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Lettuce review the memes prompted by the CDC’s dire romaine warning

Washington Post Food critic and writer Tim Carman explains why the E. coli bacteria made romaine lettuce unsafe to eat. (Video: Taylor Turner/The Washington Post)

By now, you may have heard the big news about romaine lettuce: It’s not safe to eat — again. The Centers for Disease Control and Prevention announced in no uncertain terms Tuesday that no types of romaine lettuce should be trusted in the wake of yet another outbreak of E. coli infections.

Not whole heads of romaine. Not hearts of romaine. Not the shredded lettuce in your bagged “spring mix” salad.

Throw it all away, the CDC declared. And sanitize your refrigerator while you’re at it.

There was reason for such a severe warning: Contaminated lettuce has sickened at least 32 people in 11 states in this latest E. coli outbreak. While no one has died, one patient suffered a form of kidney failure, the CDC said.

Still, the dire food-safety alert caught some people off guard.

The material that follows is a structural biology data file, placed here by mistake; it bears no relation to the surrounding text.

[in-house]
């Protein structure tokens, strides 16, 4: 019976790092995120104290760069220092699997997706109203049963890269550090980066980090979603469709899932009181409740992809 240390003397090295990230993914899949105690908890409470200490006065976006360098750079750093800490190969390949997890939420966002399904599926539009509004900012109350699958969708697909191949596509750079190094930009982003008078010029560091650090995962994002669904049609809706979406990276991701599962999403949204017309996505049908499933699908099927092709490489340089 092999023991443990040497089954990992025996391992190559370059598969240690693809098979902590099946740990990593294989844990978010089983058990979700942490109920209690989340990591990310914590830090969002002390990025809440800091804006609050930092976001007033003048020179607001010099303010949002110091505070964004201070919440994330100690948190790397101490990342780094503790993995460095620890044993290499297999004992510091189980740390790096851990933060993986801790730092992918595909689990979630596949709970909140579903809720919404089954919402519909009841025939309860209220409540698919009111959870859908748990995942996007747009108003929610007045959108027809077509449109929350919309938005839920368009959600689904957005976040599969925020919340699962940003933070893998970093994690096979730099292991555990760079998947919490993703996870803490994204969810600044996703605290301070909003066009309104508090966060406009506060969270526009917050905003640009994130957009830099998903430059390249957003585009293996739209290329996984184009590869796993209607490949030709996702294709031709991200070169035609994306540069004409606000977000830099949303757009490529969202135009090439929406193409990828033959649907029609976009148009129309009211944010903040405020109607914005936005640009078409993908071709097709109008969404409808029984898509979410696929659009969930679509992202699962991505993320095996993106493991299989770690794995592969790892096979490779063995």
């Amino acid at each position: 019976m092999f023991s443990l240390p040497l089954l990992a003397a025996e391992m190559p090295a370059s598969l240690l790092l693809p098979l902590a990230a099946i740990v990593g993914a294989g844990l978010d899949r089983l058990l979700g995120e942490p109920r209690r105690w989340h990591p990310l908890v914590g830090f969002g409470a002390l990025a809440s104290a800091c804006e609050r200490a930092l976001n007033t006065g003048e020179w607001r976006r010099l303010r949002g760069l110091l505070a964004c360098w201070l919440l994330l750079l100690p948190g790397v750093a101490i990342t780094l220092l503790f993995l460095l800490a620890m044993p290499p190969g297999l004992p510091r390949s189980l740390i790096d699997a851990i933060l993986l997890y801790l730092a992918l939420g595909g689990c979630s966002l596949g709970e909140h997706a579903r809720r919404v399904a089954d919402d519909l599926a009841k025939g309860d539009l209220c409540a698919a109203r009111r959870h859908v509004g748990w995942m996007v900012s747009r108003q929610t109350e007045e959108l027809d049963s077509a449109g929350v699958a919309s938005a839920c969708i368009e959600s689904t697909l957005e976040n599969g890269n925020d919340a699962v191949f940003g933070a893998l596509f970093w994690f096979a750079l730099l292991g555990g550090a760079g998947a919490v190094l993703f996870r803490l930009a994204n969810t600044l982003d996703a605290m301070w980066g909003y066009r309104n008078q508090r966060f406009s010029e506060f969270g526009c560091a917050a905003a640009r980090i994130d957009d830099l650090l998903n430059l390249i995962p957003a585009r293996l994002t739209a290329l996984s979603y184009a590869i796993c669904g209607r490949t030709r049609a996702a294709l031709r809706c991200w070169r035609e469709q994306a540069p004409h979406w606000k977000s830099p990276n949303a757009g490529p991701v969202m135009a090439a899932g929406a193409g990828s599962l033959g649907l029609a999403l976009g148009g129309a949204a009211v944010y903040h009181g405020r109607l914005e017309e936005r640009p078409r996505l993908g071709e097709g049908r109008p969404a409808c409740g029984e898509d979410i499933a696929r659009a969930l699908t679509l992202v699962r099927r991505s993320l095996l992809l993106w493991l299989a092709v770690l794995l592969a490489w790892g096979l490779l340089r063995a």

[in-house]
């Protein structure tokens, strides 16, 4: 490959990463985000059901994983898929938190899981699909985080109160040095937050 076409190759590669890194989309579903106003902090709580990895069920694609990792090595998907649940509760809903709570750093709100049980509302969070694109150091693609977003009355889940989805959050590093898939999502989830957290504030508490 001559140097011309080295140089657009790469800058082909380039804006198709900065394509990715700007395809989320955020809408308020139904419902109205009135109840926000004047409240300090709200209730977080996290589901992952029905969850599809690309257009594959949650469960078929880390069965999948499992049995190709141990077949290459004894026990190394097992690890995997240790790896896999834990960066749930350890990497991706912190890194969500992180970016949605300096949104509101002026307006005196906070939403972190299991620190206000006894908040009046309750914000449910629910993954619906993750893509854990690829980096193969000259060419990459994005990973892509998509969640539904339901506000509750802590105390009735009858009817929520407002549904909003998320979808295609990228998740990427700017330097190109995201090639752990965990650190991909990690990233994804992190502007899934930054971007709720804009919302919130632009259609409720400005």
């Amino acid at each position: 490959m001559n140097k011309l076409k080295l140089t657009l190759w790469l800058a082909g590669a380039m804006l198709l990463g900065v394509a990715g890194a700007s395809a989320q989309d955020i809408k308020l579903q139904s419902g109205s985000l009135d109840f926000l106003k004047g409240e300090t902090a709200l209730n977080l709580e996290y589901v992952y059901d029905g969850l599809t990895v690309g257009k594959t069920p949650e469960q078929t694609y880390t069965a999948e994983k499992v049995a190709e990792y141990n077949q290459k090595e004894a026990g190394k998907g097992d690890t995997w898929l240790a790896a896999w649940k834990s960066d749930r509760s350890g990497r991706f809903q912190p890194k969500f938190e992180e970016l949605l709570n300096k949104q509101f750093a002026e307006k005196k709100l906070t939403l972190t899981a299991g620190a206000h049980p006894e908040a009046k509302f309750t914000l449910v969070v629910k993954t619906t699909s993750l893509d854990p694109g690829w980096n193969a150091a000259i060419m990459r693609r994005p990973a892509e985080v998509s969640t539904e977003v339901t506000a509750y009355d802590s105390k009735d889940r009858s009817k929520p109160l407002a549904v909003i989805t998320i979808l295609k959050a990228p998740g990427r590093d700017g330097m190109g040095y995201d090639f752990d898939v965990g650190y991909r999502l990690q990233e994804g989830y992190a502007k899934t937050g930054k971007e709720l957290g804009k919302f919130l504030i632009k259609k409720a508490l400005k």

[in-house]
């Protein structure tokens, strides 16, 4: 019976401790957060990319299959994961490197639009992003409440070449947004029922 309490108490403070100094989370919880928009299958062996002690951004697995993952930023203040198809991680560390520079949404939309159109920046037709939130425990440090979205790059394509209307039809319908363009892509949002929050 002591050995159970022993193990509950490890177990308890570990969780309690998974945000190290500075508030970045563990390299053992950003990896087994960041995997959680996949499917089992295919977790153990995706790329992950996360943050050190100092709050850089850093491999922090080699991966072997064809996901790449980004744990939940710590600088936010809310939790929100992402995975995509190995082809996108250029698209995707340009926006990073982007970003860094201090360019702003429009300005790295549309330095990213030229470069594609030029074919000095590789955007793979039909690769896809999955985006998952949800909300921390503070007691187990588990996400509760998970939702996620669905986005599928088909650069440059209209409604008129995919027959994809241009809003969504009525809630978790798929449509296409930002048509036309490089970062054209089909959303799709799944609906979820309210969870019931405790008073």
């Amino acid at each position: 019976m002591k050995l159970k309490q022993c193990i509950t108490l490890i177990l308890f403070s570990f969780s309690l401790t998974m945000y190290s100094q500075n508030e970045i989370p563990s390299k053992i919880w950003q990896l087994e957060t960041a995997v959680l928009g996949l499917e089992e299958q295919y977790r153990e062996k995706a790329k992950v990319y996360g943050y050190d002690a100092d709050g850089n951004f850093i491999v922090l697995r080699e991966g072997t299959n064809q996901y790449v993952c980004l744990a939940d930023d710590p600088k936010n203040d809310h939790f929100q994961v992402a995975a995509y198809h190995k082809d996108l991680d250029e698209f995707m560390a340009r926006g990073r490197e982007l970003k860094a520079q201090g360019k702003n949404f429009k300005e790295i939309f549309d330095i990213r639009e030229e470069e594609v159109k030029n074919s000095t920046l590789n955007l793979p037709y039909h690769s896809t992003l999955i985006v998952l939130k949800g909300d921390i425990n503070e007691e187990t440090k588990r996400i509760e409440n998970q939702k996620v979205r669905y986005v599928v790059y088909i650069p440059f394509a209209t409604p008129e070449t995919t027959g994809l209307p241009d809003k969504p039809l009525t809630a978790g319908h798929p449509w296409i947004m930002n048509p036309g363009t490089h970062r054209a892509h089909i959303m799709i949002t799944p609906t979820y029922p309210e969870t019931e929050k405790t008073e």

For a few, the timing of the warning was not ideal.

People set about disposing their romaine lettuce as advised. Everyone west of the Rockies began looking for a new Thanksgiving side dish, if this regional map is to be believed.

Earlier this year, another E. coli outbreak linked to contaminated romaine lettuce — the largest in more than a decade — killed five people and sickened more than 200 others in three dozen states, as The Washington Post’s Lena H. Sun reported. This fact was not lost on people.

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Mostly, though, people couldn’t wait to recycle their romaine lettuce jokes, puns and memes from the last recall. (There are only so many.)

Finally, a shout-out to all those who made a “ptomaine romaine” joke. Again, it’s technically a strain of E. coli that is sickening people but … we see you.

Read more:

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